Blood-Sucking Tick Carrying Deadly Disease Escapes News Conference

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Blood-sucking tick carrying experimental disease escapes lab

A deadly blood-sucking tick carrying a disease has escaped a news conference given by Japanese scientists, sparking fears it will spread its disease to the wider population.

Officials from the Miyazaki Prefectural Government  brought the live tick along with a dead insect to an event hosted in southwest Japan.

When the deadly tick was put on the table, it managed to escape, prompting an urgent search which failed to recover the arachnid.

The Sun reports: The room was then showered with insecticide in a bid to stop the fanged beast.

Miyazaki Governor Shunji Kono apologised for the embarrassing incident today.

He said: “We should have been more careful about safety management as the prefecture is in a position to alert its people.

The news conference was held after several residents were struck down with thrombocytopenia syndrome, or SFTS, which the tick carries, reports the Japan Times.

The slippery tick reportedly vanished when an official tried to pick it up with tweezers.

Reporters joined government officials in desperately looking for the killer insect.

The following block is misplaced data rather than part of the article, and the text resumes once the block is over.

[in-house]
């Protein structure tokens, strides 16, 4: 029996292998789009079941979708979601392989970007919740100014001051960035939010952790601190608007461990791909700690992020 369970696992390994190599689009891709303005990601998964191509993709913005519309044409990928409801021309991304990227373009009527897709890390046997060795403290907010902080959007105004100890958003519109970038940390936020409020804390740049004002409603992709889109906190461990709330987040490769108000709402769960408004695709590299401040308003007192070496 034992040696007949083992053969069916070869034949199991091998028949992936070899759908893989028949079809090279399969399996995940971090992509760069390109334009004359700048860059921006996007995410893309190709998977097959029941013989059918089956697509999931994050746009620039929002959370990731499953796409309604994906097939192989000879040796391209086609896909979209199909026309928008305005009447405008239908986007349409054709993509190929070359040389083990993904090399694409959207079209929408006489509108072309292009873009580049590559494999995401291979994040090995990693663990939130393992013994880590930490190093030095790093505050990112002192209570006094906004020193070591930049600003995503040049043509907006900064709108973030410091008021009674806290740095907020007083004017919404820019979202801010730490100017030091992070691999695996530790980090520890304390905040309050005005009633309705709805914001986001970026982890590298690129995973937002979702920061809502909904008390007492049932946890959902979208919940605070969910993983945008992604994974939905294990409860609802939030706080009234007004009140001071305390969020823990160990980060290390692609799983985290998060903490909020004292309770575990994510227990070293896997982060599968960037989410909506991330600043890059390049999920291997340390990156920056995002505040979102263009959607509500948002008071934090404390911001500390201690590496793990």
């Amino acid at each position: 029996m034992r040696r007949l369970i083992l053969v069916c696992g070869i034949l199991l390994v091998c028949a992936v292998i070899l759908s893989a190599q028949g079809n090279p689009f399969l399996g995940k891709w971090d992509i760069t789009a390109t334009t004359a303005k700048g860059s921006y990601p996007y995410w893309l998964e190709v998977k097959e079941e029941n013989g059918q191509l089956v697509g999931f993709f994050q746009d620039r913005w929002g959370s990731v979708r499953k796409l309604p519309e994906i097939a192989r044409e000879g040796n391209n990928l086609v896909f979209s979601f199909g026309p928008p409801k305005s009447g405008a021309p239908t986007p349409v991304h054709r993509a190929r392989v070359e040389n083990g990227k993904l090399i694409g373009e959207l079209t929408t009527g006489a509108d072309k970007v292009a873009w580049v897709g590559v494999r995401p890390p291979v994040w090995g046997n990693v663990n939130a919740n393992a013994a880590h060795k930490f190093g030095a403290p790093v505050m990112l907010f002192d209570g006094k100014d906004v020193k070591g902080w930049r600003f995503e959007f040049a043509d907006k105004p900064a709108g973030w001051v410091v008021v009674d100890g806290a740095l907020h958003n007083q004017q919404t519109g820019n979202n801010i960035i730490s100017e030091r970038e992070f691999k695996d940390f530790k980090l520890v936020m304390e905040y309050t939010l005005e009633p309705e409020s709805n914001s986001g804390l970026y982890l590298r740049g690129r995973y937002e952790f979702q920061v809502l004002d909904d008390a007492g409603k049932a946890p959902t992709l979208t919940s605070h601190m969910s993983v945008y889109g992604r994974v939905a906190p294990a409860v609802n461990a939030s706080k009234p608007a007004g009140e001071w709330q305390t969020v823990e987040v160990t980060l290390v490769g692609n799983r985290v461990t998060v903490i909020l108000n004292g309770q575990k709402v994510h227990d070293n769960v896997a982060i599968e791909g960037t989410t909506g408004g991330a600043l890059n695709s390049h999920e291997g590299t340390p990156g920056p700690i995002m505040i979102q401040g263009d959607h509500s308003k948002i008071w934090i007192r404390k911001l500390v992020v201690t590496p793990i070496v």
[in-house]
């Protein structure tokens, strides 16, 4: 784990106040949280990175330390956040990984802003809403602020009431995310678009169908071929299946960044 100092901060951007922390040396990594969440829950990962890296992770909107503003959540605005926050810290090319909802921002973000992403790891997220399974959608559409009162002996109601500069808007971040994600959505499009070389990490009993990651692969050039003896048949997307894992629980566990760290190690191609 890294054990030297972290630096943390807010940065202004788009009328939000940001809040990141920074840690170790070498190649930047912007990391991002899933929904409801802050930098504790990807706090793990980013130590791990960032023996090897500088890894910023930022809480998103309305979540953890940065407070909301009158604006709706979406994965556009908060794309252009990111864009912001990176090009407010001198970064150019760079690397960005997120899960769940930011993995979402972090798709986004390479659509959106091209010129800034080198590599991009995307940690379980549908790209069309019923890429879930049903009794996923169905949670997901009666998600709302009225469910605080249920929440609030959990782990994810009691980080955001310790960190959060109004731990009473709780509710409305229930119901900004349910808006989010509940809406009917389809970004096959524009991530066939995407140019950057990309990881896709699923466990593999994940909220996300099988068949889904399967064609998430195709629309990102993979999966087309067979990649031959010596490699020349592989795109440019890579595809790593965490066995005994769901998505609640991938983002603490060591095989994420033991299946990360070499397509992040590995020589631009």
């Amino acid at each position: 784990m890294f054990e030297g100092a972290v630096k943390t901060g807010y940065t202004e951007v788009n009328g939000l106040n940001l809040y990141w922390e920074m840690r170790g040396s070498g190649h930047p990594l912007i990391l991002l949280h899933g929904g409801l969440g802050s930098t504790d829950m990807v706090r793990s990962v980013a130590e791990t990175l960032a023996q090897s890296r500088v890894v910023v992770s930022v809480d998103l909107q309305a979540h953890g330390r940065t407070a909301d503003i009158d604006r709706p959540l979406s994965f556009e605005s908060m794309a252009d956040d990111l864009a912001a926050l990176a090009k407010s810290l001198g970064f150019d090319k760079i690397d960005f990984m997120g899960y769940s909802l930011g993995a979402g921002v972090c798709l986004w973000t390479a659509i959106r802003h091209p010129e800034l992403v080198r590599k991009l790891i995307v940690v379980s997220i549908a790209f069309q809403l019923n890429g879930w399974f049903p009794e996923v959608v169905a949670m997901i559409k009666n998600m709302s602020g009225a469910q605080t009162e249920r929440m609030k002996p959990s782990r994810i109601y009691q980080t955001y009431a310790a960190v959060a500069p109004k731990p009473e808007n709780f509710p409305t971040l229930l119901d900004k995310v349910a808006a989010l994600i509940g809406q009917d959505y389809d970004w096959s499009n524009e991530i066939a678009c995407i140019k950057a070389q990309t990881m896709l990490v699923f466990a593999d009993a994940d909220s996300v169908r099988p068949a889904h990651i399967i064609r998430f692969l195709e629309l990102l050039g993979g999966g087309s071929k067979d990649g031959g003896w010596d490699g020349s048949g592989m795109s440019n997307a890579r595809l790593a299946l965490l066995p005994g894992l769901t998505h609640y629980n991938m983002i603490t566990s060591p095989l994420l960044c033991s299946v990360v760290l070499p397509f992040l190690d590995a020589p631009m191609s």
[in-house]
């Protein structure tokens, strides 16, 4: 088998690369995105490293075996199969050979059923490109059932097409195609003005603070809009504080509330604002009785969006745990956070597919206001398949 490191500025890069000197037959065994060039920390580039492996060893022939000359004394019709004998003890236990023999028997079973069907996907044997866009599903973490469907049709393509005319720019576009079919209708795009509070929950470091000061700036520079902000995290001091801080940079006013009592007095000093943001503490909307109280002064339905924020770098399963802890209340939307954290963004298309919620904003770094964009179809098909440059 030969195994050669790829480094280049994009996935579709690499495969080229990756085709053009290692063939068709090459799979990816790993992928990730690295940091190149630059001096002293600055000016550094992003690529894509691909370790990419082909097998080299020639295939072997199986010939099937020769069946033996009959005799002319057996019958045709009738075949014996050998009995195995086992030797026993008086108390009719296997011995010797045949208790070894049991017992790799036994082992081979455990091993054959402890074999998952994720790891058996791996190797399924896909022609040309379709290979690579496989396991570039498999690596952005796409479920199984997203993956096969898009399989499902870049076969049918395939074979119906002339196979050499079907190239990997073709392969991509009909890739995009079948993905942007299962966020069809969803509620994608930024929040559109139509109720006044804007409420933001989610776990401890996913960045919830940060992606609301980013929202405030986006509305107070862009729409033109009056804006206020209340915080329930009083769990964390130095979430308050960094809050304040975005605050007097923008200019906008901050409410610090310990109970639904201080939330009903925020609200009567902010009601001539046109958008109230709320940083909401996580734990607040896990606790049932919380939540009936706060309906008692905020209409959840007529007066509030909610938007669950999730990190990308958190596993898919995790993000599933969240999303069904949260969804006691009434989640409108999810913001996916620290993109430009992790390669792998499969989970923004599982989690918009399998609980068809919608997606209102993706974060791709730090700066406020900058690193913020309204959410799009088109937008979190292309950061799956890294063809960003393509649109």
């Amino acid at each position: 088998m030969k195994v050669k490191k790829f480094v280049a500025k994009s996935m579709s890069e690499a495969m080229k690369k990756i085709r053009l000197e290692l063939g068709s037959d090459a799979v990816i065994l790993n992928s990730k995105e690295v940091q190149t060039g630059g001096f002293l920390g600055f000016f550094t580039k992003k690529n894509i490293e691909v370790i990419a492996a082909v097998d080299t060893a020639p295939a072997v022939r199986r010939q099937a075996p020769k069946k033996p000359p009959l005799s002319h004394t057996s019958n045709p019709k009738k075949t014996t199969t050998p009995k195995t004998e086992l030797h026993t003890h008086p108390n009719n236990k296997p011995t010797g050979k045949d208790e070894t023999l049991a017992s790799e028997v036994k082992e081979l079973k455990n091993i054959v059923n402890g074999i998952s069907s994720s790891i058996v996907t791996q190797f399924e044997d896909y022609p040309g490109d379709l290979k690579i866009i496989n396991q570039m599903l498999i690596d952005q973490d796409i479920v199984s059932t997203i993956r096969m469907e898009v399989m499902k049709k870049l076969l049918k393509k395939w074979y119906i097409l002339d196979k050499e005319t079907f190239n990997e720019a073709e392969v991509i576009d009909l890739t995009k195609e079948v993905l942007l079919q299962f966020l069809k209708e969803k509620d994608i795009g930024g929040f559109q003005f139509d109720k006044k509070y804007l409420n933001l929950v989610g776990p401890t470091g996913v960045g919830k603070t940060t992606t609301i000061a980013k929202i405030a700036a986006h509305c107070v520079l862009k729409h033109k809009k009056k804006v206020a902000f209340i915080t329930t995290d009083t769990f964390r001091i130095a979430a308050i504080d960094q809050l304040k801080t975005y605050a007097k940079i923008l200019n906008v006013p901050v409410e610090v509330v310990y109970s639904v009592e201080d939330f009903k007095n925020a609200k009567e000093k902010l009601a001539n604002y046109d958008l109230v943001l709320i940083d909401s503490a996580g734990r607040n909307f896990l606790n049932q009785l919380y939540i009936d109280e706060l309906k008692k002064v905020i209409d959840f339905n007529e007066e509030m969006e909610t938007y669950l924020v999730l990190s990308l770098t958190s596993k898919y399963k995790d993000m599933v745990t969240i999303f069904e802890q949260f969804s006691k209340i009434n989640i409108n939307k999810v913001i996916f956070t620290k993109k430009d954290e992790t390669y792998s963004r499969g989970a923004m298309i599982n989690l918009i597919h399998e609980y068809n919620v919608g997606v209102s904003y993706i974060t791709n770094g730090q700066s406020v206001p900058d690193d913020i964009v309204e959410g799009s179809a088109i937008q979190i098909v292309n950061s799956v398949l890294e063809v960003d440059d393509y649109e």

The press room was thoroughly disinfected that night.

Last month, a farmer in his 60s died in the Ehime Prefectural, Shikoku in southwest Japan, after contracting spotted fever after being bitten by a tick.

In August, experts warned the UK will be conquered and colonised by a nasty species of Japanese hornet within 20 years.

These hornets have already been spotted on British shores and are expected to spread out across the nation over the next two decades.

The horrifying beastie measures 30mm long and has a powerful venom that can trigger cardiac arrest in people who are allergic to their stings.

Researchers from the the universities of Warwick and Newcastle believe Britain could be home to hundreds of thousands of the horror insects in just 20 years.

And in April, a Japanese insect enthusiast published disturbing footage of the pupa of a Hercules beetle.

When this creepy crawly is born, it spends up to two years chomping through rotten wood.

It then locks itself into a cocoon called a pupa to develop its exoskeleton – the name for a skeleton which exists outside the body.

The beetle then grows into its adult form and emerges from the cocoon as a massive creepy crawly with huge pincers.

It can grow as long as 6.7 inches.

The footage was shared on Twitter by Ziya Tong, a Canadian nature journalist.

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